E.Casais

@Jim Glue

I was perhaps not clear enough. My statement was that Apple would probably not go down so low in price for "_new_ models", meaning newly introduced models, not older models sold new.

As for Apple US prices, we already had that discussion. Because of the peculiarities of the US market, their representativity is questionable.

Abdul Muis

@E

And also exchange rate. China RMB & china inflation.

brushnell

@Jim

It looks like Apple is trying really hard to shoot itself in the foot.

Apple is talking to ‘government agencies’ about iPhone slowdowns

https://www.washingtonpost.com/news/the-switch/wp/2018/01/31/apple-is-talking-to-government-agencies-about-iphone-slowdowns/

Abdul Muis

Samsung posted its Q4 report, showing $61.8 billion earnings and an operating profit of $11.49 billion. That's a 24% and 73% respective increase over last year's Q4.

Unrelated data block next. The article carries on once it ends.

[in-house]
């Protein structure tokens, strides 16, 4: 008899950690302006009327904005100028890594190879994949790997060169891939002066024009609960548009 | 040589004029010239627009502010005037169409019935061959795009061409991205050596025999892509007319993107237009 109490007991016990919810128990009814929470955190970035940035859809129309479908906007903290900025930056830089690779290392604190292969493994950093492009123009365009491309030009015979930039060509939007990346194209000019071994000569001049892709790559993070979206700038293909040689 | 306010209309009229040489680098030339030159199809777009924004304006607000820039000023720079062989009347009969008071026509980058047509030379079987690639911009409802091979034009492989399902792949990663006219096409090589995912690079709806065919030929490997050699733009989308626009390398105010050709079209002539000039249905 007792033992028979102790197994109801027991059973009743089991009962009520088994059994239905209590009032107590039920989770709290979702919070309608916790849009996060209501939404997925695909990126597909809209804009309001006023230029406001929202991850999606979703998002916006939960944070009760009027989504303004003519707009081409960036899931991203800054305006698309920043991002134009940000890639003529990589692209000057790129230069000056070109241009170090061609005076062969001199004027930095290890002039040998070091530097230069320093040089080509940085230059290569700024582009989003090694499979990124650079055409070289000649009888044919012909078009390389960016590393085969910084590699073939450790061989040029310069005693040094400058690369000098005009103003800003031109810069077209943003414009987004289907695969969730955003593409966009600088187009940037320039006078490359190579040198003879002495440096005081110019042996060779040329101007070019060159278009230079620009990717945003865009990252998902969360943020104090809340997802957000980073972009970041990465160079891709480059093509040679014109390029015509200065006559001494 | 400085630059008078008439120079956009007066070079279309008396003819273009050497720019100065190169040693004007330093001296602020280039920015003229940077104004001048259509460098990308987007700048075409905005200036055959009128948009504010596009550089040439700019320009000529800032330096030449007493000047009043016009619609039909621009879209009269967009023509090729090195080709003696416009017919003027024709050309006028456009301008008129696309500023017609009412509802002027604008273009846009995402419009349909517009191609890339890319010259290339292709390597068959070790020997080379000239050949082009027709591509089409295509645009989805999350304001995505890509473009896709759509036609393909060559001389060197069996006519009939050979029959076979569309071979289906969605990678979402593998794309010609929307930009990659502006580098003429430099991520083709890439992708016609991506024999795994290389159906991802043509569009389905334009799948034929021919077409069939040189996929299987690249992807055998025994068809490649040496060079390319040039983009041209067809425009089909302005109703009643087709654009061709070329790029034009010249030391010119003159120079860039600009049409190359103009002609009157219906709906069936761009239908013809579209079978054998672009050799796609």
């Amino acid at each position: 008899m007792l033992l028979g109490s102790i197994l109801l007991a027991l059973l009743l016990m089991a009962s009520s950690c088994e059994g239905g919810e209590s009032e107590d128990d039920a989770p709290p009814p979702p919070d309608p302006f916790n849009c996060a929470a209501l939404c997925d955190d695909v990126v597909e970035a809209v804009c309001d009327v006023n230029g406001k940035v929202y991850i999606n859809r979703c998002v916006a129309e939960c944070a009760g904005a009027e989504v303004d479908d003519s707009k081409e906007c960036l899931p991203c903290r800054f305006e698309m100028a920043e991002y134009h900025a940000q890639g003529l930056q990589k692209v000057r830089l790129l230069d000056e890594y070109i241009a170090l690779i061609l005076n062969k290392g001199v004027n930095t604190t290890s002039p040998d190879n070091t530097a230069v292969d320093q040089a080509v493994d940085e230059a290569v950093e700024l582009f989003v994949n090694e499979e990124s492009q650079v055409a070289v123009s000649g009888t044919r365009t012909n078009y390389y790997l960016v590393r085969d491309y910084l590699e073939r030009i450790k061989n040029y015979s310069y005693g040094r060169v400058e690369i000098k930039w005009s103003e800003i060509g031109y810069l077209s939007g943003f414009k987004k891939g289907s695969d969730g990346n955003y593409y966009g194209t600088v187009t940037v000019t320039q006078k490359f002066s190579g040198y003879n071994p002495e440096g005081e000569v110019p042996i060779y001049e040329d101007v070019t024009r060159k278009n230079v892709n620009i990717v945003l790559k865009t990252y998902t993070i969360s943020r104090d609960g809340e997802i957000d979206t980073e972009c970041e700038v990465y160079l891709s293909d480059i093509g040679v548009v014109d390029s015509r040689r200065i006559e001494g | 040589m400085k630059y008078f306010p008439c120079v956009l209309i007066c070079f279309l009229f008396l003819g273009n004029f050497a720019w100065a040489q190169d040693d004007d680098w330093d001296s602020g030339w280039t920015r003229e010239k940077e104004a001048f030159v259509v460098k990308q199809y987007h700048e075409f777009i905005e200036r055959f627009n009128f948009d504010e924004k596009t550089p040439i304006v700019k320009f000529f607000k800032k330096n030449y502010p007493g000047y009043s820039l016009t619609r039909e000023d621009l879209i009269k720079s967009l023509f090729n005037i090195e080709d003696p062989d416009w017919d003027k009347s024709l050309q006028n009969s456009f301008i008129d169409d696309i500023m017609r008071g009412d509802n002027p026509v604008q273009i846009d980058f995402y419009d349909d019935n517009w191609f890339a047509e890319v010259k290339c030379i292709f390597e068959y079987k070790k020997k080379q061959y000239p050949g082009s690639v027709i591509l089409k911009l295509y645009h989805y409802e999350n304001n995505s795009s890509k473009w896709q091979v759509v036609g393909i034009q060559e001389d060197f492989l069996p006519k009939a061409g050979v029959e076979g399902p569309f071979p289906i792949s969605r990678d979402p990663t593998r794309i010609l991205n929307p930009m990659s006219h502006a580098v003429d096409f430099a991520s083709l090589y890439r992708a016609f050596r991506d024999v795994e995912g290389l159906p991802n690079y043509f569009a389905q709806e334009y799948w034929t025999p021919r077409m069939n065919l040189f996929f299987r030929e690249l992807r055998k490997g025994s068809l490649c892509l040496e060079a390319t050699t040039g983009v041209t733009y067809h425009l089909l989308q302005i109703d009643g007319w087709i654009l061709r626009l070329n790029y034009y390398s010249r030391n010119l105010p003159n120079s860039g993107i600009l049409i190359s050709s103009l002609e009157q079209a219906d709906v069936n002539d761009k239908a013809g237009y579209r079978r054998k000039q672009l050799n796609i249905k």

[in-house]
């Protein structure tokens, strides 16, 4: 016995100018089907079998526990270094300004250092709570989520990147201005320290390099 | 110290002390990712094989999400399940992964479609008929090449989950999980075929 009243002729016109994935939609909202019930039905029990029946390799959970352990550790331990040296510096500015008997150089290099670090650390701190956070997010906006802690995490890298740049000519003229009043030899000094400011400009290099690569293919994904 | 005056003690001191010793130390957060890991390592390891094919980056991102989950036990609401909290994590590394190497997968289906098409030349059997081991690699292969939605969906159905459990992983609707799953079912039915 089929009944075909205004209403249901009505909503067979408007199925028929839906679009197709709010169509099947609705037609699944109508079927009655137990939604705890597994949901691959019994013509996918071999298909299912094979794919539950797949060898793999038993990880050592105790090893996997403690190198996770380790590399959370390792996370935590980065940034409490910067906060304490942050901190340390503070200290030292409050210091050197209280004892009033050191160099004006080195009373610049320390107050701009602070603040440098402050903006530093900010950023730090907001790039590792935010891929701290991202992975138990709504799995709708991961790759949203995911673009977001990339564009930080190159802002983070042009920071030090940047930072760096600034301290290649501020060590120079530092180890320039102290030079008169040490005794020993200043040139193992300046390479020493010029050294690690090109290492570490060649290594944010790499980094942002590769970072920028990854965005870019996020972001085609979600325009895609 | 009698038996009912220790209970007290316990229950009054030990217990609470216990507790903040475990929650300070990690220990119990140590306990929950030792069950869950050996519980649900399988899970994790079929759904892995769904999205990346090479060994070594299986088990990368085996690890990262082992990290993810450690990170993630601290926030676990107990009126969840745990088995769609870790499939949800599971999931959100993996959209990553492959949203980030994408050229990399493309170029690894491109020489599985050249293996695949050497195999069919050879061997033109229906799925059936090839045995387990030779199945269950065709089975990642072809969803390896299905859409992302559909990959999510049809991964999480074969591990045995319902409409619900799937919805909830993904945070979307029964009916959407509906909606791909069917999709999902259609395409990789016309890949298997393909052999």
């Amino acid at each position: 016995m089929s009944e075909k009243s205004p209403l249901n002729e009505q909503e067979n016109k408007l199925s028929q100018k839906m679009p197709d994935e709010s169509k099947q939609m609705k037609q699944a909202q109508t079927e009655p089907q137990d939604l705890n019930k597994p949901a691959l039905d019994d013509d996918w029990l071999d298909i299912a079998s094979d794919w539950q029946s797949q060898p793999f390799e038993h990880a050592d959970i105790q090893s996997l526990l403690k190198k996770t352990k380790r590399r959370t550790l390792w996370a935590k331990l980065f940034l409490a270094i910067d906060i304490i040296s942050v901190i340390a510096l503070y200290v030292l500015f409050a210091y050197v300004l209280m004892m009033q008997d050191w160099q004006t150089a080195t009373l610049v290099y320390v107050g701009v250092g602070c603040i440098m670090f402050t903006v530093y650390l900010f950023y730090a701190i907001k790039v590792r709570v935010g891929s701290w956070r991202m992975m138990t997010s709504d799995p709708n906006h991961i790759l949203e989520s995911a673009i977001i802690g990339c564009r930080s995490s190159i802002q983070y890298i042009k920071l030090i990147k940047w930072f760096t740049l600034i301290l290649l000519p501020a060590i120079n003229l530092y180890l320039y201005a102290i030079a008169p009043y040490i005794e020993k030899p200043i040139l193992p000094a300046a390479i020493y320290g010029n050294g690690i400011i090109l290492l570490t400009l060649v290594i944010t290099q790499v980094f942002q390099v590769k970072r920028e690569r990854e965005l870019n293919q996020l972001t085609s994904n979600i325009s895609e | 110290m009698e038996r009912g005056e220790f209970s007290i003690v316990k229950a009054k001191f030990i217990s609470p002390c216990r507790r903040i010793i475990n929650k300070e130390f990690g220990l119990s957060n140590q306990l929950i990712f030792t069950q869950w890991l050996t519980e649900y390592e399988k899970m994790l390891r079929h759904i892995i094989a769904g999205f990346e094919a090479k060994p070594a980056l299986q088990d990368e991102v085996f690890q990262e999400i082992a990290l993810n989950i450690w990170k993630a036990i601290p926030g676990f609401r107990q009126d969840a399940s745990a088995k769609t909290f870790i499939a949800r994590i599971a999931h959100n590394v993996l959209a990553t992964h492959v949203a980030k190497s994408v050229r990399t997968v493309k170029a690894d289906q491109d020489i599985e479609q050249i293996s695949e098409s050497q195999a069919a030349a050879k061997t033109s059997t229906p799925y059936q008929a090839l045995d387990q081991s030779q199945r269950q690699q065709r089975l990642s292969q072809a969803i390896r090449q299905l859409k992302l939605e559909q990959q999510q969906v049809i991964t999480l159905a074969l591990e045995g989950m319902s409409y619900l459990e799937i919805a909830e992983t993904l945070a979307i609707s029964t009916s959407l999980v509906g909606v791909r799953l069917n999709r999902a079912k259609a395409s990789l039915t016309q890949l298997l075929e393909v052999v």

Samsung Q4 report: strong high-end smartphone sales, decline in the low end

http://images.samsung.com/is/content/samsung/p5/global/ir/docs/2017_4Q_Earnings_Release_Samsung_Electronics.pdf

Tomi T Ahonen

Hi Abdul, Jim, E

Abdul - thanks, yeah, good points. As E calculated the inflation, it isn't worth that much but yeah, I could get away with actual $11 dollar phone target currently, say at most $12 year 2020 (at current rate of inflation) and call it still at 10 dollars, but not 16 haha. Still, yeah valid point.

And the fact that the modern cheap basic smartphone has more than the superphones of 2010 is a valid point, most definitely. If someone suggested a flagship smartphone with a 4.5 inch screen and 8mp camera - in 2010 - then against the iPhone with 3.5 inch 'large' screen and matching Nokia N8 camera sensor - that would have justified a current price well above $600, say something nearer $800 back then. That is before we count CPU speed, memory, and the various other sensors and tech now in even basic phones that wasn't there in 2010. True, good points.